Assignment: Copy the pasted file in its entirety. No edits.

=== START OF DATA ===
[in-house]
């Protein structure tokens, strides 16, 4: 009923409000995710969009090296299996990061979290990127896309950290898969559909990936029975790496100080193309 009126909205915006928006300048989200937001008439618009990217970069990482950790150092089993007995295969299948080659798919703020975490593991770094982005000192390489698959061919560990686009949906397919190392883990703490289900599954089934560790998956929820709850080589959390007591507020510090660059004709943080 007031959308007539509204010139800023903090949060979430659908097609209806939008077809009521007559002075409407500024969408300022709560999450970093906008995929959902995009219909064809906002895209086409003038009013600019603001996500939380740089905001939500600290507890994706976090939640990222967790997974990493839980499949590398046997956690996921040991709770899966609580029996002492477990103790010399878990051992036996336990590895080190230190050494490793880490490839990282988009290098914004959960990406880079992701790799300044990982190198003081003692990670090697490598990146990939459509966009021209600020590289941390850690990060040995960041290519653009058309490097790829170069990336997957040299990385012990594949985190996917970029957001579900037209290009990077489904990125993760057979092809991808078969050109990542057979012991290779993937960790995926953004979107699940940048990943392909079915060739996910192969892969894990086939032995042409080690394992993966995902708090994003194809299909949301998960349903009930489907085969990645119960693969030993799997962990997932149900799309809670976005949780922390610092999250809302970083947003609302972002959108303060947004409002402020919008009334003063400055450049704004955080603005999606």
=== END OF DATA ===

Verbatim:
[in-house]
């Protein structure tokens, strides 16, 4: 009923409000995710969009090296299996990061979290990127896309950290898969559909990936029975790496100080193309 009126909205915006928006300048989200937001008439618009990217970069990482950790150092089993007995295969299948080659798919703020975490593991770094982005000192390489698959061919560990686009949906397919190392883990703490289900599954089934560790998956929820709850080589959390007591507020510090660059004709943080 007031959308007539509204010139800023903090949060979430659908097609209806939008077809009521007559002075409407500024969408300022709560999450970093906008995929959902995009219909064809906002895209086409003038009013600019603001996500939380740089905001939500600290507890994706976090939640990222967790997974990493839980499949590398046997956690996921040991709770899966609580029996002492477990103790010399878990051992036996336990590895080190230190050494490793880490490839990282988009290098914004959960990406880079992701790799300044990982190198003081003692990670090697490598990146990939459509966009021209600020590289941390850690990060040995960041290519653009058309490097790829170069990336997957040299990385012990594949985190996917970029957001579900037209290009990077489904990125993760057979092809991808078969050109990542057979012991290779993937960790995926953004979107699940940048990943392909079915060739996910192969892969894990086939032995042409080690394992993966995902708090994003194809299909949301998960349903009930489907085969990645119960693969030993799997962990997932149900799309809670976005949780922390610092999250809302970083947003609302972002959108303060947004409002402020919008009334003063400055450049704004955080603005999606």